Contractual Mistakes

To err is human, to forgive divine


Recently Farmer Freddy was in a flap over GST on land transactions. When he signed an agreement to sell his run-off, he didn't consider whether he was registered for GST on the payments basis or the invoice basis ( article).  Well, Freddy is buying some land from his neighbour Ned now. He knows he needs to be more careful when he signs the contract this time.

Ned shows Freddy around the block, which is fenced. They agreed a price and Freddy leaves Ned to prepare the written agreement. Freddy checks the GST details carefully. It looks right so he signs the agreement.

A few days later, the phone rings. "The contract's just arrived. I must say, you look to be paying Ned top dollar for that land" says his lawyer. "What does he know that I don't?"

"What do you mean? I had a good look around the land with him and it looks like a good deal to me" replies Freddy.

It turns out that the fence line doesn't mark the boundary of the land.

Ned failed to tell Freddy that as part of a recent subdivision, he had cut some land off that block but he hadn't moved the fence line.

"HELP!!!" cries Freddy. "What can I do?"

Contractual mistakes

Even though Freddy has signed the contract, he may be able to seek relief under the Contractual Mistakes Act. Under this act, if your decision to enter a contract is influenced by a serious mistake that the other party knows about, and which leads to a substantially unfair deal, the court can remedy the situation.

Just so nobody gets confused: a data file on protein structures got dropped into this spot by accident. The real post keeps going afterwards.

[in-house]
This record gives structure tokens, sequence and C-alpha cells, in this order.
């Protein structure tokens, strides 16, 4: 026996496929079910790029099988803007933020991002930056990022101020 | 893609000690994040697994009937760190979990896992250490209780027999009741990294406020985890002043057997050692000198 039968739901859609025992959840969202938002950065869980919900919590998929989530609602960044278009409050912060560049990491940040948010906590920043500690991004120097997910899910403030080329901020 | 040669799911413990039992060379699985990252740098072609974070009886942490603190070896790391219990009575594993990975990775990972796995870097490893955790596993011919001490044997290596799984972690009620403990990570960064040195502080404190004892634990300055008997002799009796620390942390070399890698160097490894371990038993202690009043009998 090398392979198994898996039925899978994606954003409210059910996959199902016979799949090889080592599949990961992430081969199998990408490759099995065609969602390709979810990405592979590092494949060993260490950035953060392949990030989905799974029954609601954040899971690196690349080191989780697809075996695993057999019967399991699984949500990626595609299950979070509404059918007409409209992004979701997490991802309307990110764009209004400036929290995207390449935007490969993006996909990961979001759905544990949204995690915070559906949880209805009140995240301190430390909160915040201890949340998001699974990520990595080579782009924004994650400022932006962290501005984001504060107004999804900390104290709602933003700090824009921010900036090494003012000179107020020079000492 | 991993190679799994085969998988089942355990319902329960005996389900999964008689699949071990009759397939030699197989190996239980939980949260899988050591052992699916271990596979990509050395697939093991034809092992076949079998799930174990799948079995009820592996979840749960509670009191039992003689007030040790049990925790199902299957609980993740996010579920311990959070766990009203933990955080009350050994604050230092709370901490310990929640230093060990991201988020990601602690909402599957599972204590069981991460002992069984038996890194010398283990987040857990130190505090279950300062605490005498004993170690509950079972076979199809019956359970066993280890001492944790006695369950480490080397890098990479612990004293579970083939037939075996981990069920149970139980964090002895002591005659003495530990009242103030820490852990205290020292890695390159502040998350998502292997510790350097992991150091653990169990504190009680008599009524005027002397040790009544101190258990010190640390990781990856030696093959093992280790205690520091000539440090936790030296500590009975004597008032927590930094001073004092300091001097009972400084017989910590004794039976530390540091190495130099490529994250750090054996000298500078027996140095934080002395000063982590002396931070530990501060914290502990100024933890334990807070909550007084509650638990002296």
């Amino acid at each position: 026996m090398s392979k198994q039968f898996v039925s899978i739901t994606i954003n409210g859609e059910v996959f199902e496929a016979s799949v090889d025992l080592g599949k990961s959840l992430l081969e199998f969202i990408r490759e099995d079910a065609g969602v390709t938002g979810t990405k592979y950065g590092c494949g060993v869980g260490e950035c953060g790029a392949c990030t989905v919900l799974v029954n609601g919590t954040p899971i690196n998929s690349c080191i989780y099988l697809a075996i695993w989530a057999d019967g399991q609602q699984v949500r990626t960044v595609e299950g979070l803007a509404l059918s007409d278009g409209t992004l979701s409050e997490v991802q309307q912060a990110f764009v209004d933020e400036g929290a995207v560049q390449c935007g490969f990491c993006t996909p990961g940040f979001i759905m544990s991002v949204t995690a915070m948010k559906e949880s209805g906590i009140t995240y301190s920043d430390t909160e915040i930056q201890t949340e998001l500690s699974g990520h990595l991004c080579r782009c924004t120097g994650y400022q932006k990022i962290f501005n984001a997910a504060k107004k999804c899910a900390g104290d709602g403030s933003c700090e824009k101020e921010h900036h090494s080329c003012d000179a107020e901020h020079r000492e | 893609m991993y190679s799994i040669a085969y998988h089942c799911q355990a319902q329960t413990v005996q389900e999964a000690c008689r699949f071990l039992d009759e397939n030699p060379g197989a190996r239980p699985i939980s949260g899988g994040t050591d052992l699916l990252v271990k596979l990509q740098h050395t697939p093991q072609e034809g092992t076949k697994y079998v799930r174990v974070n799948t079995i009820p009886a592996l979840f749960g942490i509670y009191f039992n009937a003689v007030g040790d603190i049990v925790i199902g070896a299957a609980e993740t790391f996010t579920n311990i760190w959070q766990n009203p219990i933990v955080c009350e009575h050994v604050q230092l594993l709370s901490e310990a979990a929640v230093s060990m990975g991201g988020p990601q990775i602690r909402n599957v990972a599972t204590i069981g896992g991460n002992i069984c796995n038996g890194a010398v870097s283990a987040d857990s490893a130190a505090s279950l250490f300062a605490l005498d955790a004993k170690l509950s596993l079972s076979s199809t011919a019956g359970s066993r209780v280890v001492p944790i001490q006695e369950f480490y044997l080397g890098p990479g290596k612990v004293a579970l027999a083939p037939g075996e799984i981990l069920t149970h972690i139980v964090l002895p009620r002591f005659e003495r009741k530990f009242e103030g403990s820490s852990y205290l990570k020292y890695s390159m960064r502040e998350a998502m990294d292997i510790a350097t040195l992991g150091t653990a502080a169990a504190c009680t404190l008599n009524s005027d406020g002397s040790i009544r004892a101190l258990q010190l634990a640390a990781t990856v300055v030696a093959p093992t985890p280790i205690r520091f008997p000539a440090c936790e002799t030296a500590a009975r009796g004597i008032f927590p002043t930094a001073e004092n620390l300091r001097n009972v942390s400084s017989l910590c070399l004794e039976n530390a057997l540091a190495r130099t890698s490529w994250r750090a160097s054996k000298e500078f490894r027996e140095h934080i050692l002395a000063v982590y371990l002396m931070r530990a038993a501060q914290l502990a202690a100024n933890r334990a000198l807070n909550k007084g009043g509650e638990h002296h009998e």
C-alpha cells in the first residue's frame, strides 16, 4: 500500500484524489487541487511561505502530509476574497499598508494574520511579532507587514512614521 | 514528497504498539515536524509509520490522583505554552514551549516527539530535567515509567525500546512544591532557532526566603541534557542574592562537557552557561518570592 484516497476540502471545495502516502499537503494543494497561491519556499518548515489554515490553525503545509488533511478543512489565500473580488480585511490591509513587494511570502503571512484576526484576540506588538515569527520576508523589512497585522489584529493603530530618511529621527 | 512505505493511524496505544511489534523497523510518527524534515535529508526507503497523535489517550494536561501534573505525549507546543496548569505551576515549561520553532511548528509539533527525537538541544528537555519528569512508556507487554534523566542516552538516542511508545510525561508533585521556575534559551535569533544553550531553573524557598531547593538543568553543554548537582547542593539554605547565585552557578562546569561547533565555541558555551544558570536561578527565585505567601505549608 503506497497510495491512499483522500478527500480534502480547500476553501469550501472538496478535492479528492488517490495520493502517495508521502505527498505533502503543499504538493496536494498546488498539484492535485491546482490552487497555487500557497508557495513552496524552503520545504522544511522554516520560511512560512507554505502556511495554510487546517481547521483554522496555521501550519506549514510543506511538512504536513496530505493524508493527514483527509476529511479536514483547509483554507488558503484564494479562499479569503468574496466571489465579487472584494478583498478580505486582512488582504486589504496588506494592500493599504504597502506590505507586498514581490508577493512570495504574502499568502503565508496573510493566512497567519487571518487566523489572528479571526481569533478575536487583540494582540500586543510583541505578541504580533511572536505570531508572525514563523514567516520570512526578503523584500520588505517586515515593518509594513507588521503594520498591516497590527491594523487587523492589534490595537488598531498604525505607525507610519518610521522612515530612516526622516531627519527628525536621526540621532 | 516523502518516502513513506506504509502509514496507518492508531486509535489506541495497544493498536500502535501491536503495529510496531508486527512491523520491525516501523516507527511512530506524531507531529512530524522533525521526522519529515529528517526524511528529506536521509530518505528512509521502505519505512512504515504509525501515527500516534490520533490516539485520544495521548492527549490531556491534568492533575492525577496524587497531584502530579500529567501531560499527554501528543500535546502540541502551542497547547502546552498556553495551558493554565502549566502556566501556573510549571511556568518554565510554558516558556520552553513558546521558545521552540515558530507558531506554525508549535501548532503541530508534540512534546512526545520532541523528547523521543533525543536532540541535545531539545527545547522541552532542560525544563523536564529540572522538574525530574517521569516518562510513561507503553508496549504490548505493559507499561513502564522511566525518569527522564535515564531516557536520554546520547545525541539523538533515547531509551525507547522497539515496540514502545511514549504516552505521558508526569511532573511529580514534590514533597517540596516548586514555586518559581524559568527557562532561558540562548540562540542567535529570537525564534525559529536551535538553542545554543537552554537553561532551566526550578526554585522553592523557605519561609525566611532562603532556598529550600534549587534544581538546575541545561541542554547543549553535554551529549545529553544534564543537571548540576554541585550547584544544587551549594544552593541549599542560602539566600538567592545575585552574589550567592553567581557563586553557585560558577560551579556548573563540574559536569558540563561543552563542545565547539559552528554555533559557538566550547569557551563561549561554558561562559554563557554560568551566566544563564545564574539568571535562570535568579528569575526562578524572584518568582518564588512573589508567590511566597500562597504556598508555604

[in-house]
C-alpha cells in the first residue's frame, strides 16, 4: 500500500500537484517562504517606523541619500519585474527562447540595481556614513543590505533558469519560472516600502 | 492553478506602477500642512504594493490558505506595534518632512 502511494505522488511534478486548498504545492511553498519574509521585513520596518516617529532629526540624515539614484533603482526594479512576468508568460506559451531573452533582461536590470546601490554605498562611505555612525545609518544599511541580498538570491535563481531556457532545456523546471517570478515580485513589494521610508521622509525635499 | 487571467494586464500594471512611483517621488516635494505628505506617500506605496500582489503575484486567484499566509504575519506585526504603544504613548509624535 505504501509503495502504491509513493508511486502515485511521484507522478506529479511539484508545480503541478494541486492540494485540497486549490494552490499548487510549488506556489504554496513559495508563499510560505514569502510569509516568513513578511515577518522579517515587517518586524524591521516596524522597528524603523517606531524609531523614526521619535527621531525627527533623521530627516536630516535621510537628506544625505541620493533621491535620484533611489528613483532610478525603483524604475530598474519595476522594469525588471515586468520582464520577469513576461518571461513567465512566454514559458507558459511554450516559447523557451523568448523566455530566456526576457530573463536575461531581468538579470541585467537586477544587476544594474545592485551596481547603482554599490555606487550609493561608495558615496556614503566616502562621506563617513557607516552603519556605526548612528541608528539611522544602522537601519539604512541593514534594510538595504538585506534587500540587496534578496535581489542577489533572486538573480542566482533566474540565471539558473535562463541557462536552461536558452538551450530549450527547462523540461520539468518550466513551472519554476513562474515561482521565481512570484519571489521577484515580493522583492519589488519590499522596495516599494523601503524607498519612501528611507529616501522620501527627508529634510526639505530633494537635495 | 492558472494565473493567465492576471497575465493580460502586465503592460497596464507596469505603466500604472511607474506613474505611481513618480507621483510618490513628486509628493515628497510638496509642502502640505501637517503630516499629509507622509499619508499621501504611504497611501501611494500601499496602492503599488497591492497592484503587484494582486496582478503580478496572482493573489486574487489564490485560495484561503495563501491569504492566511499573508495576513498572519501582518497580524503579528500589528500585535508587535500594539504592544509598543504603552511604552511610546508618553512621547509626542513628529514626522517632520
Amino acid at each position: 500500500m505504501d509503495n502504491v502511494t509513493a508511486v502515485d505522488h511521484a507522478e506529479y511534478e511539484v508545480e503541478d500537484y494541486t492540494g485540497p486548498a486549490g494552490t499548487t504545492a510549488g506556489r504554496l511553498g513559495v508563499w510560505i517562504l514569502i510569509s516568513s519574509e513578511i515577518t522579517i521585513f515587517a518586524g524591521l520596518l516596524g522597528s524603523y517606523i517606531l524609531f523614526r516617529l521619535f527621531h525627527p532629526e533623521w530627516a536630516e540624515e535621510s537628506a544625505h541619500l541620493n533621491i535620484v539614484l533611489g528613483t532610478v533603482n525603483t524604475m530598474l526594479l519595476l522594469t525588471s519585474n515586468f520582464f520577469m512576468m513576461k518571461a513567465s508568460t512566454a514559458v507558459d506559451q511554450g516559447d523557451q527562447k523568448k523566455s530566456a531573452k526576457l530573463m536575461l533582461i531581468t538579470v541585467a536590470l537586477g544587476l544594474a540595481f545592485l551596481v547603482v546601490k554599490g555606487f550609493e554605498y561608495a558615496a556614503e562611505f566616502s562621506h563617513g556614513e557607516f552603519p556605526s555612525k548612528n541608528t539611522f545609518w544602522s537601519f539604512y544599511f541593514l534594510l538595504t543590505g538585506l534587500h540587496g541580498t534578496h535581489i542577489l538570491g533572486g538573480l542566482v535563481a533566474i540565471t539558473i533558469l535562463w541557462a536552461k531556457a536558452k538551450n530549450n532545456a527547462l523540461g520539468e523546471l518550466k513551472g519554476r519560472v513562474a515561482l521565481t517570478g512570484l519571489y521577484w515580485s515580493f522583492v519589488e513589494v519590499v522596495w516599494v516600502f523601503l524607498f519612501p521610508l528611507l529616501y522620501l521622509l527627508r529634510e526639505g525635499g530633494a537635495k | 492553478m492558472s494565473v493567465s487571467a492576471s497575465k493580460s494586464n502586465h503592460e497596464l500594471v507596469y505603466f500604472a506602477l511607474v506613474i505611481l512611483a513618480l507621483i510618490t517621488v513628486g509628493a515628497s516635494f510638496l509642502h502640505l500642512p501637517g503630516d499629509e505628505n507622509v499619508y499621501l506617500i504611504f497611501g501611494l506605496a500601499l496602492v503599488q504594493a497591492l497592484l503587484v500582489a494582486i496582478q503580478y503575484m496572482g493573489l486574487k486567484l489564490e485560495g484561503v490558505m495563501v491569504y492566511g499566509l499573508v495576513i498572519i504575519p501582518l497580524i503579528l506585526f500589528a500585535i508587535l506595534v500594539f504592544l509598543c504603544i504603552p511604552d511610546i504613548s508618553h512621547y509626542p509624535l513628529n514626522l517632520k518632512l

Freddy will have to show that Ned actually knew of Freddy's mistake. Since Ned had recently subdivided the land, but had not moved the fence line (and failed to tell Freddy the fence wasn't the boundary), this should be reasonably straightforward.

So, it is likely the court would either cancel the contract, or order Ned to pay Freddy some compensation.

Rectification

But imagine that Ned had two blocks of land to sell. Ned and Freddy agreed that Freddy would buy Hudson Block but the contract Ned gave Freddy to sign was for the much less valuable Hall Block (the contract referred only to the legal description of the land - e.g. Section 1, Deposited Plan 12345.)

In this case, because Freddy's mistake is about what the contract means, he probably can't rely on the Contractual Mistakes Act to fix his mistake.

Does that mean that Freddy has to accept Ned's skullduggery and be cheated out of his hard-earned money? Fortunately not. The courts would probably rely on its common law power to rectify (rewrite) the contract so that it reflected what Freddy and Ned actually agreed.

"That was close," thinks Freddy, as he retires to the couch to cross Ned's name off his Christmas card list.

 

The content of this document is necessarily general and readers should seek specific advice on particular matters and not rely solely on this document.
If you would like further information on any of the topics in this document, please contact your usual Auld Brewer Mazengarb & McEwen adviser.
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